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Mike Styler, executive director of the Utah Department of Natural Resources, said species improve through active management of habitat, not through regulation.

"Any wildlife species will be better taken care of under state management rather than federal management," he said.
http://www.deseretnews.com/article/865634773/Angst-over-sage-grouse-decision-continues-to-deepen.html?pg=all

Simple enough, we just need more "management" and less "regulation". Duh! Also, state management will yield more of everything... no need to make hard choices if the State runs the show. More drilling- check. More Sage Grouse-check. More "freedom"-check.
 

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Of course it's confusing. But one thing I do know is that Styler, Kathleen Clarke, Greg Sheehan and any other state official knows full well the implications of saying anything that might be construed as against the State Land Grab Initiative. You tow the line or kiss it all good bye. Our dear friend Mike Levitt taught this new breed of politician that there is no fear in dropping the hammer on mouthy employees.
 

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Uncle Mikey was a nicer version of what we have now, and that's not a compliment.

Who says that Sheehan, Clarke, and Styler are not fully on board with the transfer?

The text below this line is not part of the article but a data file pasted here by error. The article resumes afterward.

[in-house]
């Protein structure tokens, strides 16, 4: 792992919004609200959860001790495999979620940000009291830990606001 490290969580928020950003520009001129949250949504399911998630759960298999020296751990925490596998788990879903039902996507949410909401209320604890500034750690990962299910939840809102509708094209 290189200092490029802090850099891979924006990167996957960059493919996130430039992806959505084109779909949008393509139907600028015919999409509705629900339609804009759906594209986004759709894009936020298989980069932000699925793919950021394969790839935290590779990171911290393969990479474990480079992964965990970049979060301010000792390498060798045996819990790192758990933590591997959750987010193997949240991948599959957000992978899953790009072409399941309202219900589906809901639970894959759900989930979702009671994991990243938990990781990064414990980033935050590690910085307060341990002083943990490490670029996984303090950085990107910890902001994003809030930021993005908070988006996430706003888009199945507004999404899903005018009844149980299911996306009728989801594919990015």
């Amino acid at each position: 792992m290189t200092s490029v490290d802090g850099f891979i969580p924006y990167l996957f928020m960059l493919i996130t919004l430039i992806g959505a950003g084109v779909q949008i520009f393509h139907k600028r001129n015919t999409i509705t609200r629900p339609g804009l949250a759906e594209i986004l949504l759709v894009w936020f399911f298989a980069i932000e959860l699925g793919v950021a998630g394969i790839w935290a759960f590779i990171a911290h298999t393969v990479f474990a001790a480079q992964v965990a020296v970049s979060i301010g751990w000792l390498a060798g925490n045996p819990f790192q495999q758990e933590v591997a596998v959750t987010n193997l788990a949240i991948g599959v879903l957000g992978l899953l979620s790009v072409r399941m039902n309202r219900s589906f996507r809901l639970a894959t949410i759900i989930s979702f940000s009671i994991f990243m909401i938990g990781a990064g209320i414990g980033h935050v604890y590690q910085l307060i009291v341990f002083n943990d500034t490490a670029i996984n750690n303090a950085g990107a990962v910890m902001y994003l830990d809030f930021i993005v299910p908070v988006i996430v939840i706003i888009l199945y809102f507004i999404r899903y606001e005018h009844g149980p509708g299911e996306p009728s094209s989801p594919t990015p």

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I guess I really don't know. One thing for sure, nobody that works for for our current administration is sayin otherwise. These are pretty good jobs don't ya know.
 

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I guess I really don't know. One thing for sure, nobody that works for for our current administration is sayin otherwise. These are pretty good jobs don't ya know.
Every State employee I know either has a plan to get out, or got out early when they could. Of course none of them are yes men/women either.
 

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http://www.deseretnews.com/article/...ouse-decision-continues-to-deepen.html?pg=all

Simple enough, we just need more "management" and less "regulation". Duh! Also, state management will yield more of everything... no need to make hard choices if the State runs the show. More drilling- check. More Sage Grouse-check. More "freedom"-check.
What we have here is a failure of understanding.

Regulation means federal statutes, such as the Endangered Species Act.

Management means working with stakeholders to use the resource in the best possible way.

So yes, in my mind, management is always preferable to regulation. If you manage by regulation, people in birkenstocks 1800 miles away are going to dictate what you can and can't do here.

That doesn't mean that the state doesn't have hard choices. But the choice of doing X or getting the Endangered Species Act rammed down your throat or having no choices at all because the Endangered Species Act rammed has been down your throat isn't much of a choice.
 

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Much as I oppose the land transfer, I must say that it would sure be easier for a State agency to manage the land if it belonged to the State. I know that has been an eternal frustration - manage the wildlife but you have no control of the habitats because the BLM and Forest Service make those decisions. If the State could control, then of course that would be better. But the reality is, the State would hold the land long enough to sell it. And anything left over that isn't sold, would be further fragmented and even tougher to deal with than the Feds making those decisions. So I'd agree with Styler to the first stage - State control - but the next step of selling off the lands will make it worse.